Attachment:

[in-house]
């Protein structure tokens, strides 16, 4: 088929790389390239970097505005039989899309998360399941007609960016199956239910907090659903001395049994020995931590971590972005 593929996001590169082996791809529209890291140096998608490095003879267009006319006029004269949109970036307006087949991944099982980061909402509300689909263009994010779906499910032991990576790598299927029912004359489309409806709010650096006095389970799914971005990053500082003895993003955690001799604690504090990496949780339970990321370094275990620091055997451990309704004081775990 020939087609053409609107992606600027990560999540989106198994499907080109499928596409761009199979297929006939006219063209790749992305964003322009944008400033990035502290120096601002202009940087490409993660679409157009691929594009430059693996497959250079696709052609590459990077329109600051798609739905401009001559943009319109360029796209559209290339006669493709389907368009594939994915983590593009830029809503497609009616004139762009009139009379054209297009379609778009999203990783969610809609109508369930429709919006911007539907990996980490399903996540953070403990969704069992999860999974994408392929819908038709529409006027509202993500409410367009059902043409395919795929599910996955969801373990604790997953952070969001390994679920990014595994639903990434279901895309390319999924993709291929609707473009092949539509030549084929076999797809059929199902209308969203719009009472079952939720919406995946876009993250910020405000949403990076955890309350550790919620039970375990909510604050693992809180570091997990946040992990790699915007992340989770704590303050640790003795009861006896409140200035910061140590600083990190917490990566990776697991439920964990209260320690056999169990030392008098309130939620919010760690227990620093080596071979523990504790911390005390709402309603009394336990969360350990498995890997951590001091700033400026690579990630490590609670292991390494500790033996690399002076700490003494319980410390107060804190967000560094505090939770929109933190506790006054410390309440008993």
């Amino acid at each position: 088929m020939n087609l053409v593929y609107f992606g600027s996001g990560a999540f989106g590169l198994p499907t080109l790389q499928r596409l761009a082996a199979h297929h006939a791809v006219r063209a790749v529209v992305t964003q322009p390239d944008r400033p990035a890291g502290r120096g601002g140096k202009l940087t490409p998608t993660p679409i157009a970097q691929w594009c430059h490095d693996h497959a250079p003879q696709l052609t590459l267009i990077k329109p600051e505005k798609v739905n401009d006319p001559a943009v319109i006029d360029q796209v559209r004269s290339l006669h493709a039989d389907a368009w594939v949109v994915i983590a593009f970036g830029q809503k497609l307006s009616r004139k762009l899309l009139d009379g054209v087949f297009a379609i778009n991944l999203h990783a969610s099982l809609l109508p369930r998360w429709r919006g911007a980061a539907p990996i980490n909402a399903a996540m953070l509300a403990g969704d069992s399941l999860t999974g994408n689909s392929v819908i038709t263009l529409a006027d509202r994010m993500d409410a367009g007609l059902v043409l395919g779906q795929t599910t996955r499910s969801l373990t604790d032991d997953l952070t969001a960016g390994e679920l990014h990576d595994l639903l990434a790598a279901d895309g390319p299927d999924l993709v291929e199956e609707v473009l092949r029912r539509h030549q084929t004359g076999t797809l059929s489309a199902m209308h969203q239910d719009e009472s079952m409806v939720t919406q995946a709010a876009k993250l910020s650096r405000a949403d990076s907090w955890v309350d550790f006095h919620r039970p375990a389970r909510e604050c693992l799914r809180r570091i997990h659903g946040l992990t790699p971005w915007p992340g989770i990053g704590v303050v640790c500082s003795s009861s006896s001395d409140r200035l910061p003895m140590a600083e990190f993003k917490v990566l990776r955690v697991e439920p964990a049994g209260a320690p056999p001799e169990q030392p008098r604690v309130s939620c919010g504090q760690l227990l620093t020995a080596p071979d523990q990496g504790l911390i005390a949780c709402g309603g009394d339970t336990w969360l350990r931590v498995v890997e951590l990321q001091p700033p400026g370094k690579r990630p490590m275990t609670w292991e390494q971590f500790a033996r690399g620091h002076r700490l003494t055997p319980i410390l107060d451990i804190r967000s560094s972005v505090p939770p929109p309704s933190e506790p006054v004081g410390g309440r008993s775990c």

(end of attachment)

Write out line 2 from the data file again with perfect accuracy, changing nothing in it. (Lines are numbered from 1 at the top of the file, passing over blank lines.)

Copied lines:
């Protein structure tokens, strides 16, 4: 088929790389390239970097505005039989899309998360399941007609960016199956239910907090659903001395049994020995931590971590972005 593929996001590169082996791809529209890291140096998608490095003879267009006319006029004269949109970036307006087949991944099982980061909402509300689909263009994010779906499910032991990576790598299927029912004359489309409806709010650096006095389970799914971005990053500082003895993003955690001799604690504090990496949780339970990321370094275990620091055997451990309704004081775990 020939087609053409609107992606600027990560999540989106198994499907080109499928596409761009199979297929006939006219063209790749992305964003322009944008400033990035502290120096601002202009940087490409993660679409157009691929594009430059693996497959250079696709052609590459990077329109600051798609739905401009001559943009319109360029796209559209290339006669493709389907368009594939994915983590593009830029809503497609009616004139762009009139009379054209297009379609778009999203990783969610809609109508369930429709919006911007539907990996980490399903996540953070403990969704069992999860999974994408392929819908038709529409006027509202993500409410367009059902043409395919795929599910996955969801373990604790997953952070969001390994679920990014595994639903990434279901895309390319999924993709291929609707473009092949539509030549084929076999797809059929199902209308969203719009009472079952939720919406995946876009993250910020405000949403990076955890309350550790919620039970375990909510604050693992809180570091997990946040992990790699915007992340989770704590303050640790003795009861006896409140200035910061140590600083990190917490990566990776697991439920964990209260320690056999169990030392008098309130939620919010760690227990620093080596071979523990504790911390005390709402309603009394336990969360350990498995890997951590001091700033400026690579990630490590609670292991390494500790033996690399002076700490003494319980410390107060804190967000560094505090939770929109933190506790006054410390309440008993």